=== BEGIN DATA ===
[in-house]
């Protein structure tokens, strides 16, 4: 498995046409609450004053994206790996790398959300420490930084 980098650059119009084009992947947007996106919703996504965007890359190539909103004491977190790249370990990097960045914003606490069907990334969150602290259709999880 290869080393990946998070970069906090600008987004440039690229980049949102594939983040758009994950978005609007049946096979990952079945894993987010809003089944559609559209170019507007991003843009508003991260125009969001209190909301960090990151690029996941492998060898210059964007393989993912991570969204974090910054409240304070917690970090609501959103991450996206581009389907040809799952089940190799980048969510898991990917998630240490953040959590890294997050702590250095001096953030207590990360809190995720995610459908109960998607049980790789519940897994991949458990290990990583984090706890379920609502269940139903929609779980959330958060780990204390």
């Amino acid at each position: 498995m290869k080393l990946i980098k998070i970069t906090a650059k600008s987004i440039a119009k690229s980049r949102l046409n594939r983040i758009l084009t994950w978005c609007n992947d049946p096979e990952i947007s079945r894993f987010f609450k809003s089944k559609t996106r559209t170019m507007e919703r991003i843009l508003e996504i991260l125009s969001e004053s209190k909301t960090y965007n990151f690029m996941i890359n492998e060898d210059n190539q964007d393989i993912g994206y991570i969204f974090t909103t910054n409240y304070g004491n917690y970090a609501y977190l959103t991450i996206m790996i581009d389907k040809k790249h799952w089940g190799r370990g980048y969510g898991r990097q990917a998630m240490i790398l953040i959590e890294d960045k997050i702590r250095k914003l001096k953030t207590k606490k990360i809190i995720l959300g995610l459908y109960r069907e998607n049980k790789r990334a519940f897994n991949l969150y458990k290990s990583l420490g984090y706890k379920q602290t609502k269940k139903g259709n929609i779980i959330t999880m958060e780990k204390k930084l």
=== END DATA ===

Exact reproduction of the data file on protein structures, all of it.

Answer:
[in-house]
């Protein structure tokens, strides 16, 4: 498995046409609450004053994206790996790398959300420490930084 980098650059119009084009992947947007996106919703996504965007890359190539909103004491977190790249370990990097960045914003606490069907990334969150602290259709999880 290869080393990946998070970069906090600008987004440039690229980049949102594939983040758009994950978005609007049946096979990952079945894993987010809003089944559609559209170019507007991003843009508003991260125009969001209190909301960090990151690029996941492998060898210059964007393989993912991570969204974090910054409240304070917690970090609501959103991450996206581009389907040809799952089940190799980048969510898991990917998630240490953040959590890294997050702590250095001096953030207590990360809190995720995610459908109960998607049980790789519940897994991949458990290990990583984090706890379920609502269940139903929609779980959330958060780990204390």
């Amino acid at each position: 498995m290869k080393l990946i980098k998070i970069t906090a650059k600008s987004i440039a119009k690229s980049r949102l046409n594939r983040i758009l084009t994950w978005c609007n992947d049946p096979e990952i947007s079945r894993f987010f609450k809003s089944k559609t996106r559209t170019m507007e919703r991003i843009l508003e996504i991260l125009s969001e004053s209190k909301t960090y965007n990151f690029m996941i890359n492998e060898d210059n190539q964007d393989i993912g994206y991570i969204f974090t909103t910054n409240y304070g004491n917690y970090a609501y977190l959103t991450i996206m790996i581009d389907k040809k790249h799952w089940g190799r370990g980048y969510g898991r990097q990917a998630m240490i790398l953040i959590e890294d960045k997050i702590r250095k914003l001096k953030t207590k606490k990360i809190i995720l959300g995610l459908y109960r069907e998607n049980k790789r990334a519940f897994n991949l969150y458990k290990s990583l420490g984090y706890k379920q602290t609502k269940k139903g259709n929609i779980i959330t999880m958060e780990k204390k930084l």